This piece offers the latest in email newsletter tips for booster clubs. A successful email newsletter can help your organization stay up-to-date on the latest between meetings and offer a critical line of communication for parents and community members who are not on social media, and ensures your important notices aren’t buried in their feed. However, for your email newsletter to be successful, it has to be something people want to receive and read.
Email is alive and well. Many people still check their inbox as their first online activity of the day. One study found 90% of Americans subscribe to one or more email newsletters. Emails are more personal than social media updates and reach a highly-targeted audience. And best of all, there is no competing for attention with social media algorithms.
Effective communication is at the heart of healthy, long-term relationships. And a regular permission-based newsletter is the perfect tool to connect your club with parents and supporters. But to attract and retain an audience, you need quality content, and a presentable layout. So, this article looks at what makes a compelling booster club newsletter. But first, you need a list of emails to send your newsletter to, so let’s begin with strategies for building your subscriber list.
Collecting Emails for Your Booster Club Newsletter
You are likely to have the names and emails of club members who can become willing subscribers. Still, there should be no limits to the size of your following. The more people who “opt-in” to receive updates, the more exposure your booster club gets. Here are five proven ways to encourage people to sign up:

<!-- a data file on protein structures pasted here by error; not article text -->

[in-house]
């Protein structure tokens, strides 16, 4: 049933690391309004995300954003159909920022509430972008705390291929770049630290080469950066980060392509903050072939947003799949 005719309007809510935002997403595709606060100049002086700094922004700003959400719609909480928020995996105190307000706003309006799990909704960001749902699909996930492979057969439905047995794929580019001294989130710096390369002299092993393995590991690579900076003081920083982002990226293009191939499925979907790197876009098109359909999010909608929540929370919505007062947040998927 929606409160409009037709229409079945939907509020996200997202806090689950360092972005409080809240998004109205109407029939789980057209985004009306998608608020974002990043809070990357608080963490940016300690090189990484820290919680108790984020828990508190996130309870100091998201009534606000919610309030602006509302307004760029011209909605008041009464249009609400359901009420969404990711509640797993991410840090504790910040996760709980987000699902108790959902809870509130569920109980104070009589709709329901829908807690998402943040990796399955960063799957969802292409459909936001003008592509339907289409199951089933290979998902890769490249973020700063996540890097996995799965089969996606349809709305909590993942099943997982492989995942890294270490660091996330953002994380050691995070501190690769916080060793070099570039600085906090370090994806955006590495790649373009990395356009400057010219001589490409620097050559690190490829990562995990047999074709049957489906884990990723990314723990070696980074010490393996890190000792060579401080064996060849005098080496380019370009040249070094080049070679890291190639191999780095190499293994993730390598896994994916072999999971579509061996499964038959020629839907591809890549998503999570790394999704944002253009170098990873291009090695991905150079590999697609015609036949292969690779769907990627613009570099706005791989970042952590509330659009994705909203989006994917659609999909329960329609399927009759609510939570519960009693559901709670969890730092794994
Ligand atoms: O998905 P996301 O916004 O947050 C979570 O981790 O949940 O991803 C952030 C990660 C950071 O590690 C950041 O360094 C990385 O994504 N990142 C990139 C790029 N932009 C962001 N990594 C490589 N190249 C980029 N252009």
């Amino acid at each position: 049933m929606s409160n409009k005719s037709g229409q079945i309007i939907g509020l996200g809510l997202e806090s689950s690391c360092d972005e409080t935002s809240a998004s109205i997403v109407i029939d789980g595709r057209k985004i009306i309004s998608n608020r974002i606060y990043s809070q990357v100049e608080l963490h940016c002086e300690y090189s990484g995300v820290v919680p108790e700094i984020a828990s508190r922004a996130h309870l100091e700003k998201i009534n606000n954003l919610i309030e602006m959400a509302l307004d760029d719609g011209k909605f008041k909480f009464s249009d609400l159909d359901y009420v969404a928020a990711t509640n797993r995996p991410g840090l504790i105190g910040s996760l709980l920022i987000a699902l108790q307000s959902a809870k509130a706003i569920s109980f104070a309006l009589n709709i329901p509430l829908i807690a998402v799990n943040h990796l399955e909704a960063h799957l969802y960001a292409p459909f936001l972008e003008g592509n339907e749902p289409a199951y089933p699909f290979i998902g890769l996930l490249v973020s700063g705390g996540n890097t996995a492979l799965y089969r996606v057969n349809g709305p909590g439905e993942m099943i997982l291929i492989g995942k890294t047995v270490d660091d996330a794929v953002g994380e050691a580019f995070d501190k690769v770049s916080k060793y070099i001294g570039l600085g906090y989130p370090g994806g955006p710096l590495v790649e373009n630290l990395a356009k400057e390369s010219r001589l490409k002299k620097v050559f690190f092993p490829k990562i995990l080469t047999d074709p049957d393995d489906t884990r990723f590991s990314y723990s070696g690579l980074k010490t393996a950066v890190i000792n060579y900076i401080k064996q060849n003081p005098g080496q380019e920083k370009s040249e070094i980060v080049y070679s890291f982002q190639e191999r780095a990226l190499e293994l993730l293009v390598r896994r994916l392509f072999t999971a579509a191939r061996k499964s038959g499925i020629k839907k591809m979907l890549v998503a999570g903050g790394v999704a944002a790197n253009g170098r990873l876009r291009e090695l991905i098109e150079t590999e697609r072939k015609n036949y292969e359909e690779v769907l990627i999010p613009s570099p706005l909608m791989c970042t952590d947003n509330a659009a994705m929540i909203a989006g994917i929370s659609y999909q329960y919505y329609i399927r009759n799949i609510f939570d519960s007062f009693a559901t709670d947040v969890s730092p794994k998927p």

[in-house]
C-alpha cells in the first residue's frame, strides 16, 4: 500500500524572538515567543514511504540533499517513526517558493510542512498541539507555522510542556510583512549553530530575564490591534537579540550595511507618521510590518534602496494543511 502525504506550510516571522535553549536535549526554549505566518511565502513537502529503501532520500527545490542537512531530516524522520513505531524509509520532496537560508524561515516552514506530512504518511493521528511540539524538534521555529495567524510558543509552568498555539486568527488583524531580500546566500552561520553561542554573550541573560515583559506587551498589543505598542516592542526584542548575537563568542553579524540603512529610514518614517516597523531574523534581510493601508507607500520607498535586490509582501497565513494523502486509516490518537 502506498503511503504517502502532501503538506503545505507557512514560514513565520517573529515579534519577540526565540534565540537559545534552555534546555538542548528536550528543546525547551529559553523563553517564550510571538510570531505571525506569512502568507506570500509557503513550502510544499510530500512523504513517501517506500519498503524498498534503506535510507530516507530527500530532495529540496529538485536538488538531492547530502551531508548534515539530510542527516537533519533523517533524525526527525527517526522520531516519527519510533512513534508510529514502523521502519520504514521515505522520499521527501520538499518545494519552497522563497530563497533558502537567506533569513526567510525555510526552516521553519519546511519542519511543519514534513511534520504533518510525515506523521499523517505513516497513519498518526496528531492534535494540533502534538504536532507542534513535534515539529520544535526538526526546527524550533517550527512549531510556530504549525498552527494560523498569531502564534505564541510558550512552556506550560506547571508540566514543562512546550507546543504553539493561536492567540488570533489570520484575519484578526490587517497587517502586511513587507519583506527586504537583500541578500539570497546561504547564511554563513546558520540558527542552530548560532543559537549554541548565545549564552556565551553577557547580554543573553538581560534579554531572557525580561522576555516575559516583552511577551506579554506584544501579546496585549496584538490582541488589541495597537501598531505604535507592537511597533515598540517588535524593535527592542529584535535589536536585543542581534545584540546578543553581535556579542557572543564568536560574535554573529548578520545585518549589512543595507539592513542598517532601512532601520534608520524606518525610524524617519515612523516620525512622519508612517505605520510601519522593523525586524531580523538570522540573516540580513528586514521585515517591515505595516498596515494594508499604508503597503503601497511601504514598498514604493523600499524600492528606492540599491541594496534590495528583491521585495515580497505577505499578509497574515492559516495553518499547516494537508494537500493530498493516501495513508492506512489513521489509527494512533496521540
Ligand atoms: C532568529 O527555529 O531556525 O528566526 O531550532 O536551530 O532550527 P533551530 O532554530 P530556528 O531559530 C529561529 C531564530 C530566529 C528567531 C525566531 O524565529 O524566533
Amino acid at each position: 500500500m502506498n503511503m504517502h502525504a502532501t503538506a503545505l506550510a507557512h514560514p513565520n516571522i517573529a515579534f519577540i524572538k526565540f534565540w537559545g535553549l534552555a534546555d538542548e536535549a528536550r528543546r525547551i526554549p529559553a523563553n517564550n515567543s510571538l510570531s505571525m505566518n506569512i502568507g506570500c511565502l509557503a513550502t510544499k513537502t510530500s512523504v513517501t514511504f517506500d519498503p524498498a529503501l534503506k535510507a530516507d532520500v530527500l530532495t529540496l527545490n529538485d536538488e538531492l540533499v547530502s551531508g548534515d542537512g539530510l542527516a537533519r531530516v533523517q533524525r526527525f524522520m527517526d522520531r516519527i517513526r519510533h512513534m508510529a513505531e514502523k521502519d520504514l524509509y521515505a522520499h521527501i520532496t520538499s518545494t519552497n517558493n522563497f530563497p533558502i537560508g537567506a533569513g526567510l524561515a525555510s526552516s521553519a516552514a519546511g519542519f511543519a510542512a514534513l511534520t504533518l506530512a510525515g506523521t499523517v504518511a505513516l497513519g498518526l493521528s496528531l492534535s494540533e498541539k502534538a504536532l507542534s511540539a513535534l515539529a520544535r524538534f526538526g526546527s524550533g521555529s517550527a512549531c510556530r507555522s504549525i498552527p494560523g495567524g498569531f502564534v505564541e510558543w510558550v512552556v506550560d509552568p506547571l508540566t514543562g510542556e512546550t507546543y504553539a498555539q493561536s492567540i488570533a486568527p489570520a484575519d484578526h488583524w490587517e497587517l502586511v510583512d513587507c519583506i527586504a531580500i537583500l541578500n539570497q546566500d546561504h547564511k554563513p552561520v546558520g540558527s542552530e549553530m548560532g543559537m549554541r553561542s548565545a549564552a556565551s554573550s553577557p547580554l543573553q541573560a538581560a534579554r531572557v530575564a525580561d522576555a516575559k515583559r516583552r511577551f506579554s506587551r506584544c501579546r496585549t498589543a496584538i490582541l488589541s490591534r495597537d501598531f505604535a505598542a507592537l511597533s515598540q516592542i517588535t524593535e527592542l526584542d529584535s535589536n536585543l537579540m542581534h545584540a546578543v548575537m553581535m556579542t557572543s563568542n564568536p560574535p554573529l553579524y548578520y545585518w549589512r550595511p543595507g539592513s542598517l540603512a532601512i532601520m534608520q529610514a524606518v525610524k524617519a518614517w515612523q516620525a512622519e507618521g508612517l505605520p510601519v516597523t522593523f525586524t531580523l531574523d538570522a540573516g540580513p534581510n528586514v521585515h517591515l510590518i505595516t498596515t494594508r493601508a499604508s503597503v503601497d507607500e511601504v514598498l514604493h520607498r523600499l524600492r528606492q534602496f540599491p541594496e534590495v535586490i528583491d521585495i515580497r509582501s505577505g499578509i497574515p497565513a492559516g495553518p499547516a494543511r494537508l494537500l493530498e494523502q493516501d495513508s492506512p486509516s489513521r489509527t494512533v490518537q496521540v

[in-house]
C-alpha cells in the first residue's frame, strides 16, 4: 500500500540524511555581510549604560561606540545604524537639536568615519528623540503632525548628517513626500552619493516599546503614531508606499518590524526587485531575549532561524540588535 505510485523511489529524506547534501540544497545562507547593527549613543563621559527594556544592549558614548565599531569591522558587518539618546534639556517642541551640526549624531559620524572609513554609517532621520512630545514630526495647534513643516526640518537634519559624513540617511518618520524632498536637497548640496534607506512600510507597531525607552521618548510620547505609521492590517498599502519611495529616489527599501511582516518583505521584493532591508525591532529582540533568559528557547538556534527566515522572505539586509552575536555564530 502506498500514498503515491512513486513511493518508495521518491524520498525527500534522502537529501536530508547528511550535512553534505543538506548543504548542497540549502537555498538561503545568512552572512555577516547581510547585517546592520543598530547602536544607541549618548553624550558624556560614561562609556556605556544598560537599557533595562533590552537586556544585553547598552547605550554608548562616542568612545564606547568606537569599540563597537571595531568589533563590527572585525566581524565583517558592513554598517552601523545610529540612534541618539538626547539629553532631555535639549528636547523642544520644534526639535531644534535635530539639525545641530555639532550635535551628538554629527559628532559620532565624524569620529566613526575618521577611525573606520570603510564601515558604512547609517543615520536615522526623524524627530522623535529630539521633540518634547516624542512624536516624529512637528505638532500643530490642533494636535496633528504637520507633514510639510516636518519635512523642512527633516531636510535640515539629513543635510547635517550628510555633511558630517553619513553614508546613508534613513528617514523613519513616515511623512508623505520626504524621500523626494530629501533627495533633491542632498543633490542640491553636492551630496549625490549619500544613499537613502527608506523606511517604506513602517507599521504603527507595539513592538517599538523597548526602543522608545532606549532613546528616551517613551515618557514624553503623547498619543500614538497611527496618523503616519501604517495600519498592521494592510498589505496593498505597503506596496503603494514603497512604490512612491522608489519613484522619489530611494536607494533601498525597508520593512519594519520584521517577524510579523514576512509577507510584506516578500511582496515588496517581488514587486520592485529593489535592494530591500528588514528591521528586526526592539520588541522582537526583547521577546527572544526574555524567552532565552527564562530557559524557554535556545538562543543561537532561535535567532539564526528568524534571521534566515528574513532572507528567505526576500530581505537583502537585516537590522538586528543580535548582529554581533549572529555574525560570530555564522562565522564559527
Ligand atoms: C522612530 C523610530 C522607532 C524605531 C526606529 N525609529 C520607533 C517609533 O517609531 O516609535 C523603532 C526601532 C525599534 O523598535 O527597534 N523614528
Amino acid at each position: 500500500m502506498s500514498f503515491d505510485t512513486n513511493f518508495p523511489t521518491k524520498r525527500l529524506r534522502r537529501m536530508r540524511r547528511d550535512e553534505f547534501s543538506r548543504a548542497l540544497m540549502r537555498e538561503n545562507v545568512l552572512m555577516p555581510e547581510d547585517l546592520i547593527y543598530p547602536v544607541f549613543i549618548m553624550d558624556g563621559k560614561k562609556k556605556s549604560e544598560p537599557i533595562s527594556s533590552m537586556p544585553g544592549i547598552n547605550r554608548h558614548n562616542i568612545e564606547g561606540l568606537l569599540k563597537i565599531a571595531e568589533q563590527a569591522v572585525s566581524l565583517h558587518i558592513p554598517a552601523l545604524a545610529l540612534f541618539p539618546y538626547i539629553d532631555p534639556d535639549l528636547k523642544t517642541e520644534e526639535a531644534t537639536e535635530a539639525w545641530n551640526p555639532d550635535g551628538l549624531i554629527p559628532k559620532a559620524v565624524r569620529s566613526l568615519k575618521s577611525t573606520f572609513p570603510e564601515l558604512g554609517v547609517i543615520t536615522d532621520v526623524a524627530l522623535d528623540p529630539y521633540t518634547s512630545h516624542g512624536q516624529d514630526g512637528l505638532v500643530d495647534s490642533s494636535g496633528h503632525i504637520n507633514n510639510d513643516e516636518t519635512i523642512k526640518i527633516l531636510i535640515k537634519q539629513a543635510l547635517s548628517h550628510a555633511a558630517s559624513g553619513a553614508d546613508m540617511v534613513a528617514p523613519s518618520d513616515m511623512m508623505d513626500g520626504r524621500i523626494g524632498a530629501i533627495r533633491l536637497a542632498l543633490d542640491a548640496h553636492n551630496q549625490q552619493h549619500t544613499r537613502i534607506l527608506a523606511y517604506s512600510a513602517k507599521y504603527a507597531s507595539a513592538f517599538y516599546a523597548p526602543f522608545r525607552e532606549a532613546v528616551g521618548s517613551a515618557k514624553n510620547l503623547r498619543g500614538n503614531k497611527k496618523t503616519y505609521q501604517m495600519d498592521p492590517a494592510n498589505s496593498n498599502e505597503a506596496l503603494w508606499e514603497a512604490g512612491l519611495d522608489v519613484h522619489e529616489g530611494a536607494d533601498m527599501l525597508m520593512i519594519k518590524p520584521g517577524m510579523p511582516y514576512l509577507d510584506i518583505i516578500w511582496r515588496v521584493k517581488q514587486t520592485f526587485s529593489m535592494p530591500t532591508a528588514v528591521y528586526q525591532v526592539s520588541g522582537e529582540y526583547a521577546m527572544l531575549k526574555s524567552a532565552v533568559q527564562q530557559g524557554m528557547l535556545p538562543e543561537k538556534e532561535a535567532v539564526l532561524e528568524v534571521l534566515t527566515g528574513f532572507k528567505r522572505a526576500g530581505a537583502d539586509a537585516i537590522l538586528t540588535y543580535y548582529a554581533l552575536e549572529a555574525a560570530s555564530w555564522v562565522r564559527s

- Online and offline word-of-mouth. The former could be shares on social media
- Sign-up forms at your club’s fundraisers and other events
- Promote your newsletter on the club’s website or social media channels
- Encourage third-party help to collect emails, like local businesses and teachers
- Cross-promotion email, ask a third party to promote your club in their newsletter
The #1 rule here is that your newsletter is permission-based. So you should never buy email lists or harvest them online. To avoid being marked as a spammer and having your newsletter end up in junk mail, only send your newsletter to those who have opted in to receive it. The easiest way to do this is to give people good reasons to subscribe.
OK, now let’s get to the email newsletter tips and look at how to start an email newsletter that attracts new subscribers.
Keep Your Newsletters Simple
It’s tempting to be creative, but a simple, email newsletter design without a lot of frills is often most impactful. And for that, it needs to be to the point, easy to scan, and clutter-free. It should still be aesthetically appealing but not overdone. And always be mindful of your target audience. Your newsletter updates should engage primarily with parents, students, and teaching staff to remind your subscribers of booster club fundraising campaigns and other newsworthy content.
Email Newsletter Tips on Layout
Knowing how to create an email newsletter that appeals to readers is fundamental to its success. People are busy and have little time or patience to read huge blocks of text. And your readers will unintentionally skip over great content if the presentation is awkward. The secret is to spread things out and ensure there’s plenty of white space.
- Include a header image that represents your booster club or school
- Use bold headings and subheadings using title case
- Use bullet or numbered lists to introduce items or steps
- Keep sentences and paragraphs short
- Include images and colors to give it a magazine-type appeal
- Keep the content to a printed page in length (500 words)
- Keep a consistent layout across all your newsletters
There’s a sample of the above newsletter layout later in the piece.
8 Elements of a Winning Email Newsletter
The email newsletter tips below focus on the must-have elements. Including these recurring sections in your template ensures the content flows and nothing is forgotten. It’s OK to rearrange these basic elements between the introduction and closing, but avoid removing them entirely.